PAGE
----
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Peter Roberts

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About Peter Roberts

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  • Location
    Melbourne, Australia
  • Interests
    Spitfires, Battle of Britain, wine, scotch

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  1. Wonderful news! One of these is sitting in the water nearby. https://hmascastlemaine.org.au Have been waiting to do one of these for ages, great looking subject
  2. Yeah, not so subtle pics - or a red herring? It does suggest a P-40 coming, and I'd put my money on 1/32 as well. Hopefully not as we have the Hasegawa kit out there, and Hasegawa are in the process of re-issuing a lot of their kits. A modern tool 1/32 P-38 would be good, but I'd personally LOVE a 1/32 BoB Mk I Spitfire!
  3. Yes, unpainted did cross my mind too, but I don't think Seafires had any unpainted components given the ravages of their environment, hence my thoughts of White or Sky.
  4. Pale coloured spinner backplate may suggest this was previously a light coloured spinner (white? Sky?) and since replaced with a darker spinner (Black? Roundel Blue?) - ?
  5. What you are proposing sounds reasonable to me, though I may have been a bit misleading regards the QANTAS Founders info as there are no seats in the picture they present. It appears the passengers simply sat on the floor! This may be why Ambrose refers to the need to improve passenger comfort - ya think! These would have been tough flights to endure, but it appears the first flights were tougher than most. I'm not sure about seats being in so many areas as you have laid out. Based on the info from the crew I have outlined, I think they were either in the blister area or the area with the extr
  6. Finally have access to my reference on these a/c which is, of course, contradictory, and both from pilots who flew these aircraft. Captain L R Ambrose compiled his first hand accounts entitled 'A brief outline of Indian Ocean operations' which were printed by Aeroplane Monthly in three installments across November and December 1986, and January 1987. In the last article, Capt. Ambrose notes that changes were made to improve passenger comfort when the aircraft were flown to Sydney for fuel tank conversions. Two bunks were fitted on the port side of this compartment (presumably wher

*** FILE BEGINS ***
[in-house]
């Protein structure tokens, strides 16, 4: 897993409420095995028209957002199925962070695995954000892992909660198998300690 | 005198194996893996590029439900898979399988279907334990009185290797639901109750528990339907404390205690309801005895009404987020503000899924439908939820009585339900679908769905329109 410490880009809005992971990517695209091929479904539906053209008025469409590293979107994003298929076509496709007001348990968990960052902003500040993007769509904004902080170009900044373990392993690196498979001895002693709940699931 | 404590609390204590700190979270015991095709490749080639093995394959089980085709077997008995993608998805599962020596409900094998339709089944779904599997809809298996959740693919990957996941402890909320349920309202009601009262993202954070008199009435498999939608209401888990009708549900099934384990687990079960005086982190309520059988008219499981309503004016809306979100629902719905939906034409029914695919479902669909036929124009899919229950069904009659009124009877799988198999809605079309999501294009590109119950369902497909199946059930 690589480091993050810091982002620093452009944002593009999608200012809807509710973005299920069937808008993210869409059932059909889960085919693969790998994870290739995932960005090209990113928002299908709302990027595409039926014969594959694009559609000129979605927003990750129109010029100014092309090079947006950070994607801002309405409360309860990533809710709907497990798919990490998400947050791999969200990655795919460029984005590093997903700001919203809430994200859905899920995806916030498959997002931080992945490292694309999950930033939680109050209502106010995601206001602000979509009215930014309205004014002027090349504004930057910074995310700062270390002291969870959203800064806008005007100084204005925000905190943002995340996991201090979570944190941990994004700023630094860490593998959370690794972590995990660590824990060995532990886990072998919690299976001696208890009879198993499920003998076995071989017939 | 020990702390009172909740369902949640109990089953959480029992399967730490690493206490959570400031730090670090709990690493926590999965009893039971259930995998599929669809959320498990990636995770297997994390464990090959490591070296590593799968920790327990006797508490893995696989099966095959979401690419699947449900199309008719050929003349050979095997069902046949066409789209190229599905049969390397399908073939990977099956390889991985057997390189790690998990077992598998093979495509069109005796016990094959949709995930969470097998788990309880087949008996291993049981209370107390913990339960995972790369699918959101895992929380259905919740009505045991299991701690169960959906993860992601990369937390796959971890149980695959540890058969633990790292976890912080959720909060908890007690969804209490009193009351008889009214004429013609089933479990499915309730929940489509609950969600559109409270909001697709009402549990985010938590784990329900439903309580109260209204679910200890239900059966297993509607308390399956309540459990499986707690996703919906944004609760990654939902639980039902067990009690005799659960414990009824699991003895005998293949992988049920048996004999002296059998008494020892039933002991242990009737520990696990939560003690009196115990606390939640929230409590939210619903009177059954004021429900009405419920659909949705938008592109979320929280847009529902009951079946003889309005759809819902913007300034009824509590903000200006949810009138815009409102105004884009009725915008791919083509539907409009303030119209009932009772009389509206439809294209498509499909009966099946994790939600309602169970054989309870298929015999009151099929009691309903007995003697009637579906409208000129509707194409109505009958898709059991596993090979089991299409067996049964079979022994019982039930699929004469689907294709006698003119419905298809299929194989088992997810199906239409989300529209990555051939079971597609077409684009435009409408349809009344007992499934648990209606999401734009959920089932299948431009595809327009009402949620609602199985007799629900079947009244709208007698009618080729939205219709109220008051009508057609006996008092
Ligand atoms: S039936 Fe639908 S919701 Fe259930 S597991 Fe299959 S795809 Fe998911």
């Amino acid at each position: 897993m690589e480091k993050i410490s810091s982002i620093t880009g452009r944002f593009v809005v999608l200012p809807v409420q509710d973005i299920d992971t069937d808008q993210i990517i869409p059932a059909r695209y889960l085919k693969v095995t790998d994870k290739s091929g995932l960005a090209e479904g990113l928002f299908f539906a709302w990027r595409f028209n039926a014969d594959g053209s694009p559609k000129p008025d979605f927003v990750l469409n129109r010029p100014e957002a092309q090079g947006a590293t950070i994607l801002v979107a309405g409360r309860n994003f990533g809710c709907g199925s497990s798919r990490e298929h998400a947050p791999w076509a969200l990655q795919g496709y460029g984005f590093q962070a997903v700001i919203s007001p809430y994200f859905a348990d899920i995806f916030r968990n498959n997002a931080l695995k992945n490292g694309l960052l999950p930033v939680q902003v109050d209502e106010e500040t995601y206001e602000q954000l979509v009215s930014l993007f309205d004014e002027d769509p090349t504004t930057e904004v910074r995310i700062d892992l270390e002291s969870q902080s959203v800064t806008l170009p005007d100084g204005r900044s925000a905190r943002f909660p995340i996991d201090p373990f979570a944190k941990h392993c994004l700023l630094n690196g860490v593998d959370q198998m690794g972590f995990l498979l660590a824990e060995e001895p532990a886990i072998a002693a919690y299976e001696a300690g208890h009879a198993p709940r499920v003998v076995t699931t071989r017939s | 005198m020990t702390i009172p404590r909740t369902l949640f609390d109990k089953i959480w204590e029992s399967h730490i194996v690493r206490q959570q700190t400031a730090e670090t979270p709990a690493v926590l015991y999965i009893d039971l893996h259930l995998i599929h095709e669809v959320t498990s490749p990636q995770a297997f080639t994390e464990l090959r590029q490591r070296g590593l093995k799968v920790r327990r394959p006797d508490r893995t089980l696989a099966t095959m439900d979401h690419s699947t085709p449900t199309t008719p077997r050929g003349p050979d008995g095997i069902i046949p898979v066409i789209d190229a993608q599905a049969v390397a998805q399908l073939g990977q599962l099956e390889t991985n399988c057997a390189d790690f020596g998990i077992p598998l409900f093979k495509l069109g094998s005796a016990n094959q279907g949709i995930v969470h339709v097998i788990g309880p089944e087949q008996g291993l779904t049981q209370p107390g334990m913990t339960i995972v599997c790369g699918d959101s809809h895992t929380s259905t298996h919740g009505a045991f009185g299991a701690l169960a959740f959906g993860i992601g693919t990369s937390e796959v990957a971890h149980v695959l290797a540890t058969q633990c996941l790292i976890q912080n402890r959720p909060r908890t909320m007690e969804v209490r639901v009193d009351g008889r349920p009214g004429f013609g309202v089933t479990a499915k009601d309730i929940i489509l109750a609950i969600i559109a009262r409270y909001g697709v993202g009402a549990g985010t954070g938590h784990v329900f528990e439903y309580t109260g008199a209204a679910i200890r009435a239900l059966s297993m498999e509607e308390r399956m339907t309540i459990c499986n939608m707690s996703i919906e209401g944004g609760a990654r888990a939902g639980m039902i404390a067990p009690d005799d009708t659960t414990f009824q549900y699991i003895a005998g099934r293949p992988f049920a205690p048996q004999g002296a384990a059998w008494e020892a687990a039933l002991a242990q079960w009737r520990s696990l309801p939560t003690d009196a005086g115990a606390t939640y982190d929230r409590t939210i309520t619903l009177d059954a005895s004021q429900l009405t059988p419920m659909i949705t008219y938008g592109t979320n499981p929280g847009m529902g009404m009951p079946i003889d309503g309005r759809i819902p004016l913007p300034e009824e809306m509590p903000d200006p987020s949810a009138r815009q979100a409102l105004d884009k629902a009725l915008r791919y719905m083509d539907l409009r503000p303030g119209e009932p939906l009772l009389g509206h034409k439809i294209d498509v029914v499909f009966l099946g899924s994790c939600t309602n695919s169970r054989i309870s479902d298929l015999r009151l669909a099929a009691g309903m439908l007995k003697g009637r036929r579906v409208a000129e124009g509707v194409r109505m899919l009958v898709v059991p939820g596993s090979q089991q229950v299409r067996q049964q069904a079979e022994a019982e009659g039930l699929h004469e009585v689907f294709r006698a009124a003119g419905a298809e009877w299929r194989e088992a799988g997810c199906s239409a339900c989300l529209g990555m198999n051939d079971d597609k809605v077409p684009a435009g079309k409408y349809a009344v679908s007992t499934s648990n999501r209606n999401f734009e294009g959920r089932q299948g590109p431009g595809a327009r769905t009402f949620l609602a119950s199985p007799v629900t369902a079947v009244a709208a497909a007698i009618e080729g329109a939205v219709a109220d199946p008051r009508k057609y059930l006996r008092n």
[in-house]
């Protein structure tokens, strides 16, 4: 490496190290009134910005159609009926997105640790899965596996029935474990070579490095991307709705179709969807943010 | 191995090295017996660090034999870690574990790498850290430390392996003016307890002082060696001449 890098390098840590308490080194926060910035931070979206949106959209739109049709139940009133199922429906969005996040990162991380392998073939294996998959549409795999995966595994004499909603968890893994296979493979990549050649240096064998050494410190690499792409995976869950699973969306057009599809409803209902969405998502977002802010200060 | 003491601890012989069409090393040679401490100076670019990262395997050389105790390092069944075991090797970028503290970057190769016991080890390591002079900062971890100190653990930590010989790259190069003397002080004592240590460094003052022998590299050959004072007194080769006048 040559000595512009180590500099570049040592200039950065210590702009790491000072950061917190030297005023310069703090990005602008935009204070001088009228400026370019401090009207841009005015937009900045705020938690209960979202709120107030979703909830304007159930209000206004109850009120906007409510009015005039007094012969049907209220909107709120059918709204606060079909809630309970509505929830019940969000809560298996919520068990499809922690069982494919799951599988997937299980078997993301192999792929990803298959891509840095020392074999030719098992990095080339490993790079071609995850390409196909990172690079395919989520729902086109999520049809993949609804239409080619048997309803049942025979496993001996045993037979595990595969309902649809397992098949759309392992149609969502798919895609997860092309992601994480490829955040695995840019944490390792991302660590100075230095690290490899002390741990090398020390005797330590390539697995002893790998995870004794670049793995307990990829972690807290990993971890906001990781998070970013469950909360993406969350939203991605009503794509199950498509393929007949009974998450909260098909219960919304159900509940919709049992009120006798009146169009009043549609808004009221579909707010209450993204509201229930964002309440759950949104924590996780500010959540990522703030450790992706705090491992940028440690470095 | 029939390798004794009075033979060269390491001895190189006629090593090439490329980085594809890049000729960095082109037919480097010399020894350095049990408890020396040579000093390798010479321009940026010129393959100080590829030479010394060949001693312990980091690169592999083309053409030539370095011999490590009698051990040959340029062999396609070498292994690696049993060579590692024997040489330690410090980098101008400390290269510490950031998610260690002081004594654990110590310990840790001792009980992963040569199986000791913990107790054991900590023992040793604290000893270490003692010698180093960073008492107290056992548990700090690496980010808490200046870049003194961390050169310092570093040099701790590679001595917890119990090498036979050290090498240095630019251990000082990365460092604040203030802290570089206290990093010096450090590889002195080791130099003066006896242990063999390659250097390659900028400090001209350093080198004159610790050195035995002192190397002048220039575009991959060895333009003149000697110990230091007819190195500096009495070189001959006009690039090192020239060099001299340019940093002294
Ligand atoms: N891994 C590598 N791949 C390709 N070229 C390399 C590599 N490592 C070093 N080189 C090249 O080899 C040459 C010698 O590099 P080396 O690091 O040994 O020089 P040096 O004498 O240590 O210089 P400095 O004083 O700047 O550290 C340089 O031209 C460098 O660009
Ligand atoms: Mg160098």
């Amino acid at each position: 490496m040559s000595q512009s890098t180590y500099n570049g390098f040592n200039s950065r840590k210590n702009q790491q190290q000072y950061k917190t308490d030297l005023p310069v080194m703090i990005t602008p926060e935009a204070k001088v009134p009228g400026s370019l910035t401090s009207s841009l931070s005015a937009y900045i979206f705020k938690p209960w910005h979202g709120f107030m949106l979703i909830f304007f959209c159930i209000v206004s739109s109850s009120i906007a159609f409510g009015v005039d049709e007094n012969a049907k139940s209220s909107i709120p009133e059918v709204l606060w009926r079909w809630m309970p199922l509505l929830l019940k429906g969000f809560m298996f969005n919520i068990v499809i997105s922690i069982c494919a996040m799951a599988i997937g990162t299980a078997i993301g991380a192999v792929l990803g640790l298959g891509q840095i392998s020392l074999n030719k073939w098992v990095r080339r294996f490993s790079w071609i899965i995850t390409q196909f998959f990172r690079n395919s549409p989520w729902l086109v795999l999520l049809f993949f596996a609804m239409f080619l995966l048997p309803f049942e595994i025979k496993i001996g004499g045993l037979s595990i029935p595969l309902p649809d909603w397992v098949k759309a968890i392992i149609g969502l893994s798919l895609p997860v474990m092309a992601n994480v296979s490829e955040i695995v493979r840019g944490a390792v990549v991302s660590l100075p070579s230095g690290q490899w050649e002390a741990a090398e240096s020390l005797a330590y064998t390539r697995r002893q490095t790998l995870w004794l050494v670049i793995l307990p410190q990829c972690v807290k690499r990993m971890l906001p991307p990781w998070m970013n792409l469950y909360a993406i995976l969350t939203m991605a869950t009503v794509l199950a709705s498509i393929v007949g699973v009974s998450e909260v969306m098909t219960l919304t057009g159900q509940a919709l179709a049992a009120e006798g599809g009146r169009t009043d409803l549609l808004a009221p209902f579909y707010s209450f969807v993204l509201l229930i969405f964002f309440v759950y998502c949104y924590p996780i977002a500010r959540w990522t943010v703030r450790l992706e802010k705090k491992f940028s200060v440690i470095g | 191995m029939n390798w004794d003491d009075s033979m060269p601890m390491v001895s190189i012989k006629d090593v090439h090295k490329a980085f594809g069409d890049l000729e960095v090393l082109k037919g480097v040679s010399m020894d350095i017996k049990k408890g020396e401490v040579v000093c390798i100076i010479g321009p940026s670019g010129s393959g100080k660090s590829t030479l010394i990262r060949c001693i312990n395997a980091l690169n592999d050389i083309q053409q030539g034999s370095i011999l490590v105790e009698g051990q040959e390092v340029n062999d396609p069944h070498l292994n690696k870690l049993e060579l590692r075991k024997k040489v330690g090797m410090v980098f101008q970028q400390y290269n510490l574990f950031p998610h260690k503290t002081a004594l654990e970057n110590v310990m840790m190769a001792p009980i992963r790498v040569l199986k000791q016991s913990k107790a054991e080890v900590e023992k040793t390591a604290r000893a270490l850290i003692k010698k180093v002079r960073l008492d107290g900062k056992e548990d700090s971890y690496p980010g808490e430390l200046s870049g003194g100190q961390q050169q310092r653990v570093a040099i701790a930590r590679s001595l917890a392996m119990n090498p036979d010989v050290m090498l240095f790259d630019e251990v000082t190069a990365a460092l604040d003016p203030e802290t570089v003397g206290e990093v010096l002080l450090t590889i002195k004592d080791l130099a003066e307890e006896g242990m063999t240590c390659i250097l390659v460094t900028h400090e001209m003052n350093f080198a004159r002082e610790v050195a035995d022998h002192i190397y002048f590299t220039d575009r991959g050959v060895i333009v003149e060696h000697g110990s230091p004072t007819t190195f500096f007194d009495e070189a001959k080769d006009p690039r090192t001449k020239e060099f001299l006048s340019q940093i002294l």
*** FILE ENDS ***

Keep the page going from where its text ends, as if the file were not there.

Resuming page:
7. On the contrary, the modifications made to these aircraft prevented passenger accommodation in the ‘pylon’ area - the long range fuel tanks and other equipment were stored here as per the photo Ed has posted. Records of modifications also include the installation of a new floor in the gunners area so clearly any centre of gravity issues were dealt with. There is a difference between a peace time commercial aircraft and a modified long range aircraft. My study of these aircraft indicates there was quite consistent passenger travel. Edit - having re-read this, my apologies if the ab
  8. Well picked up Troy - Magpie22 would have posted that pic. He is a well known expert in this area. I can add that the NZ Airforce Museum in Christchurch has a Mk XVI in their collection that has been fully restored and repainted. The team assured me that they carefully colour matched to the original colours. The interior is NOT the typical grey green, but more of a lighter green similar to that posted by Troy of the Vb above, and photos posted here by Edgar (many years ago) of the colour of items from a Mk II. As per the photos posted by Troy above, the inside of the re
  9. A thought re: the seats. It may be worth contacting the QANTAS Founders Museum. I contacted them many years ago for any information they had on these seats, but they didn’t have any. I note they now look to have a Catalina there so they may now have more information on this detail (?) The Australian National Archives have several files with details of the modifications made to these aircraft if you wish to investigate further. As mentioned in my first post, many of these mods are not really visible unless you want to do a cutaway of the cockpit/fuselage.
  10. Good point regards the gunners platform. I don’t have access to my research at present but from memory one of the modifications was the installation of a ‘floor’ in this area. I am not sure if the fold down seats were removed, but certainly extra seats were installed. I think there were also bunks installed in the area under the pylon but that is from my less than reliable memory. I think the Elsan may also have been moved aft but again from memory. Apologies, I should be able to check info Sunday.
  11. These aircraft had a variety of markings during their service, including the use of roundels and registration letters. There are several photos of these aircraft on the net - worth also trying a search on QANTAS founders museum. Note, these aircraft were modified for their work including the installation of seats in the rear of the aircraft and additional fuel tanks in the fuselage. I haven't been able to ascertain the seating arrangements, but I believe seating for 4-5 passengers in the rear gunners area. Additional fuel tanks were installed forward of the front bulkhead at the rear gunners a
  12. Thanks Robert - your Google-fu is better than mine! Clearly no interior. I'll have to battle on with the RFM kit.
  13. I can't find any reviews or builds of this kit - does it come with a full interior?
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